Witness says murder accused was abusive towards victim

A mother who was celebrating the christening of her baby son in a Bray pub has claimed the accused used abusive language towards the deceased man, hours before he was fatally stabbed, the Central Criminal Court has heard.

A mother who was celebrating the christening of her baby son in a Bray pub has claimed the accused used abusive language towards the deceased man hours before he was fatally stabbed, the Central Criminal Court has heard.

Ms Rosalind Crean alleges that after the deceased said hello to the accused in the William Dargan pub, he replied saying: "What the f**k are you looking at" or "What are you f**king smiling at".

Mr Richard O’Carroll (aged 33) with addresses at Greenpark Road, Bray, Co. Wicklow and Cois Sleibhe, Southern Cross Road, Bray has pleaded not guilty to the murder of Mr Keith Fortune (aged 27) of Hazelwood Upper, Dargle Road, Bray.

Mr Fortune allegedly died as a result of an incident at the "William Dargan Inn", Goldsmith Terrace, on Quinsboro Road in Bray in the early hours of May 2, 1999. He was in the company of family celebrating the christening of a child.

Ms Crean told the court she went to the William Dargan Inn with her friends and family after the christening of her son after 4.30pm on May 1. When Mr Fortune arrived to the afters of the christening some time later he gave Ms Crean and her now ex-husband a card with a £20 note in it.

As she left the pub after last orders she saw Mr Fortune lying on the ground at the top of the stairwell.

"I started panicking when I saw the blood. I was trying to talk to him to calm him down, he was just making gurgling sounds", Ms Crean said.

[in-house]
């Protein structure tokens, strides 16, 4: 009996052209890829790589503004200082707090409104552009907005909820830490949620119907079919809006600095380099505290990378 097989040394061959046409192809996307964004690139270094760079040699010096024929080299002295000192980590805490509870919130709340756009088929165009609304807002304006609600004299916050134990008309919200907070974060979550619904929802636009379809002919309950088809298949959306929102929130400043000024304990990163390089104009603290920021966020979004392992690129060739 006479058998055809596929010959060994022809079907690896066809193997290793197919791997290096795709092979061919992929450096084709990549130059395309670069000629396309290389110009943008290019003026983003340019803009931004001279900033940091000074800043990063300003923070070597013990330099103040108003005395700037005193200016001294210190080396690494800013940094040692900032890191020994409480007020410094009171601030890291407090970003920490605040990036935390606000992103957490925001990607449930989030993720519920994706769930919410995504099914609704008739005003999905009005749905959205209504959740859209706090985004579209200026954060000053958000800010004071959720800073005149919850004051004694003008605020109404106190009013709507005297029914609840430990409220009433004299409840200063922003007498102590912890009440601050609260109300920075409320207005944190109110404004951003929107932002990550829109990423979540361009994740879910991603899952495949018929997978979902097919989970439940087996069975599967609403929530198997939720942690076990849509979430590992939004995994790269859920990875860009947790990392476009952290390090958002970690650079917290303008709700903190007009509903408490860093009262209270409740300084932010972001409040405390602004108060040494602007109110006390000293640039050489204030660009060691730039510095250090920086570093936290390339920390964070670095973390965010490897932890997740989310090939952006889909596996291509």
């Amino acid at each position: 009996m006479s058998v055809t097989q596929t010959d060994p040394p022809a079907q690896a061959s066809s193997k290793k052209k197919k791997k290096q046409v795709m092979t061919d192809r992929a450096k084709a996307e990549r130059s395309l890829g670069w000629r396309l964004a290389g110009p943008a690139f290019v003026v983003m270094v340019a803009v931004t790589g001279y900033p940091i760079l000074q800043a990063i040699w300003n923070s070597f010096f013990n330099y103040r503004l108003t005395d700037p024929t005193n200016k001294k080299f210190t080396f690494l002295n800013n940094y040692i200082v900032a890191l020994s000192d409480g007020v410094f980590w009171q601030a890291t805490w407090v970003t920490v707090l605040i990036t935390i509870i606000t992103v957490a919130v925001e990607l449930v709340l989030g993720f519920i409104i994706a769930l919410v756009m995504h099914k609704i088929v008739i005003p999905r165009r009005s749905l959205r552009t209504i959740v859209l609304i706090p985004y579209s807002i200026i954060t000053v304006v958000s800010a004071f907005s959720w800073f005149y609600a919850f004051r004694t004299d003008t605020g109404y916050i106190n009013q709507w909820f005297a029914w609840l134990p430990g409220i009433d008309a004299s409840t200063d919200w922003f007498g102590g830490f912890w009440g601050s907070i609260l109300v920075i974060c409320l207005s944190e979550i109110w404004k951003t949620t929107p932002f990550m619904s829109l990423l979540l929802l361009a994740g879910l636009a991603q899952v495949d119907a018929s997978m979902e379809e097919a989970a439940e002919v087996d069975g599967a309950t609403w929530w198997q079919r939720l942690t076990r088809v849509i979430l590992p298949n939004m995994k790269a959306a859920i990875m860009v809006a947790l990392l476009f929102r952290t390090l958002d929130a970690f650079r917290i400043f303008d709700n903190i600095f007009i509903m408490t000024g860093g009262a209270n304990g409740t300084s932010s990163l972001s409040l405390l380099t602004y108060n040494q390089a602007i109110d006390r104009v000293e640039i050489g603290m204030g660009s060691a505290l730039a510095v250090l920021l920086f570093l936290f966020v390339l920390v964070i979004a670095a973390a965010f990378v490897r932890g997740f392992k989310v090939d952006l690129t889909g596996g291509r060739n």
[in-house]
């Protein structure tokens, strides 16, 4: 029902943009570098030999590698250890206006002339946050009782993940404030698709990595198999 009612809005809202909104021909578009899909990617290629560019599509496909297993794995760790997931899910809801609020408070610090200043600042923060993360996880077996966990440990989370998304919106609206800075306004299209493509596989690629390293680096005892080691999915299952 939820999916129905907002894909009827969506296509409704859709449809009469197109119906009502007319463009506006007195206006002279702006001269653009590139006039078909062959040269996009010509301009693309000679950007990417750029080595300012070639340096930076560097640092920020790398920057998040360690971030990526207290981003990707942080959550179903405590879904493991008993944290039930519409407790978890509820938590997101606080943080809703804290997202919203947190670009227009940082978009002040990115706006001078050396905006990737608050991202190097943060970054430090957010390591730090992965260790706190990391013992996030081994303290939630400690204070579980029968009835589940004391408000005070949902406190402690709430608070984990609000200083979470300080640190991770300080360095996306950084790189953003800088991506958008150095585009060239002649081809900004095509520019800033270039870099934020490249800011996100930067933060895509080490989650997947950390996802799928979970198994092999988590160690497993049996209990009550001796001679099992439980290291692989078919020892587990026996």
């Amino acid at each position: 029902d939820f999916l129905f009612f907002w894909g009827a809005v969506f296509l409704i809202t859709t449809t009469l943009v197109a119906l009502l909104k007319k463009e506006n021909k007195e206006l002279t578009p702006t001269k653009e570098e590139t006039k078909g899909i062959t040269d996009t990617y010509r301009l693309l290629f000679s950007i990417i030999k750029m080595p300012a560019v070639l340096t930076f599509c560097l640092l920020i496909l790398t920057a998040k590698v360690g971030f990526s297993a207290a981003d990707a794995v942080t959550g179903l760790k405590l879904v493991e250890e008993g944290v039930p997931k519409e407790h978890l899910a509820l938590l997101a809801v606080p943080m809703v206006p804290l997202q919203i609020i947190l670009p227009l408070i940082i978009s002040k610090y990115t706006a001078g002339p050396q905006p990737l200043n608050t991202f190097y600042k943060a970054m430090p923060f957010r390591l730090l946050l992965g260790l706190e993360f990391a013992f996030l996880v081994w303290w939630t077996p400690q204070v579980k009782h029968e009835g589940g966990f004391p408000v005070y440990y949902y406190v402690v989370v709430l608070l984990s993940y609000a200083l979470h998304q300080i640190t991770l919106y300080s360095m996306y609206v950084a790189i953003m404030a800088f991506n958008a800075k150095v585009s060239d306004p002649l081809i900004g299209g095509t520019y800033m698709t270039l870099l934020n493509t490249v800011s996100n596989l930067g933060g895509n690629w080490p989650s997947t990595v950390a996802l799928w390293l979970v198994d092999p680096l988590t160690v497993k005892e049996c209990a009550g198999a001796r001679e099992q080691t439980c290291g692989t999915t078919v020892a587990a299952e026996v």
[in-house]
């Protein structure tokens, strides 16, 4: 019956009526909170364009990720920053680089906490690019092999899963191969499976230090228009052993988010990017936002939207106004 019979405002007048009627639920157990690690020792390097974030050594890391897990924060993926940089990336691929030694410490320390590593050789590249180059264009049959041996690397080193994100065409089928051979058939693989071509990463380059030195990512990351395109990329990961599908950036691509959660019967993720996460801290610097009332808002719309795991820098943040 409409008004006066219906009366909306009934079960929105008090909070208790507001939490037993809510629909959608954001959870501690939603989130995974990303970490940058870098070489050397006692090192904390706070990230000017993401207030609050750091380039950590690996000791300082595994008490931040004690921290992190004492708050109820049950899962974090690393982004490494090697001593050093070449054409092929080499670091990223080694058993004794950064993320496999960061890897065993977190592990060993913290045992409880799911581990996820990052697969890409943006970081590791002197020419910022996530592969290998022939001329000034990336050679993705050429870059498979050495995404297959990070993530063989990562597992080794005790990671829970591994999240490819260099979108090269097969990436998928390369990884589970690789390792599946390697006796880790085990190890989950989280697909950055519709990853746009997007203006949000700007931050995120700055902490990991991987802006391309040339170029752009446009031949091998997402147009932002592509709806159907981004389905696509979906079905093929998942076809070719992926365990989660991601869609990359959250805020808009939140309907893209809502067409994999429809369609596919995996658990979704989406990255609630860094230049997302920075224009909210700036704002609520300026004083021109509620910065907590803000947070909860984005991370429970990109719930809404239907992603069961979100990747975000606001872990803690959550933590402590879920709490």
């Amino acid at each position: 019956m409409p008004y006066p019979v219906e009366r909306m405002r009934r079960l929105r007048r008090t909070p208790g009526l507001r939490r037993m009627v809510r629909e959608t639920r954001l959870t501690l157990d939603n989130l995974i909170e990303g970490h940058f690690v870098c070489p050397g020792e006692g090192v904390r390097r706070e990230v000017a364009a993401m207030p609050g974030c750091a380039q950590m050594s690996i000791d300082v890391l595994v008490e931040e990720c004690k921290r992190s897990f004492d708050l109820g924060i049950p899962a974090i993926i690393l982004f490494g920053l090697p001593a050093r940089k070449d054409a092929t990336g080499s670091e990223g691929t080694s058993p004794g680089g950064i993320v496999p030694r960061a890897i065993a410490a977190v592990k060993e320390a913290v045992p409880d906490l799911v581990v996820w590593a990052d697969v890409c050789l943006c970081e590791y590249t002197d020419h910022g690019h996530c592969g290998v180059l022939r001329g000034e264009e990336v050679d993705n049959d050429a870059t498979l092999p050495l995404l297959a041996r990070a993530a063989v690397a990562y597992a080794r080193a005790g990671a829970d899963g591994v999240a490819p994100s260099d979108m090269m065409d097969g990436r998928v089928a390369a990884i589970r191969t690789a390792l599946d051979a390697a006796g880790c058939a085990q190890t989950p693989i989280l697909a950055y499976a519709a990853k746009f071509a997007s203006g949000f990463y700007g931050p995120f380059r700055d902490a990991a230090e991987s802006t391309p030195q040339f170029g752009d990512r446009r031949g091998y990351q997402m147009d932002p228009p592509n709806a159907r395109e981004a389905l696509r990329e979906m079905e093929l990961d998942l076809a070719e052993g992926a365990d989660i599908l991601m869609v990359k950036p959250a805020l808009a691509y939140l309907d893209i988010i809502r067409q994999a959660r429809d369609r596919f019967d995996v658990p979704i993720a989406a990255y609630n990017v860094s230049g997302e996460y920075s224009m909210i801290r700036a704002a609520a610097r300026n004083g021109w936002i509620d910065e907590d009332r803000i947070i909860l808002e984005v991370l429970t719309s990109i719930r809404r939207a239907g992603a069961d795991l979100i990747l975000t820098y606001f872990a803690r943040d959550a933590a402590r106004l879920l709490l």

Ms Josephine McDonald, who was a bar maid at the William Dargan Inn in Bray six years ago said the deceased man was part of the christening party on May 1 and "seemed jolly" earlier that evening.

Ms McDonald said after last orders at 11.30pm she became aware that an ambulance had been called to the pub. After going outside into the stairwell of the pub, she saw Mr Fortune lying at the top of the stairs surrounded by three or four women who were crying.

The barmaid told the jury of five women and seven men that one of her work colleagues was holding the late Mr Fortune’s head on her lap. "His head was on her lap, the girls were crying," she said.

After leaving a number of towels with the girls to try and stop the blood flowing from the wounds in his chest the barmaid then went back downstairs and into the pub.

Prosecuting counsel, Mr Barry Hickson SC, read the evidence of Mr Sean Fortune, the deceased’s father to the jury. In his evidence, Mr Fortune said he identified his 27-year-old son’s body at 5.15am on May 2, 1999 at St Colmcille’s hospital, Loughlinstown.

The trial continues before Ms Justice Elizabeth Dunne at the Central Criminal Court.

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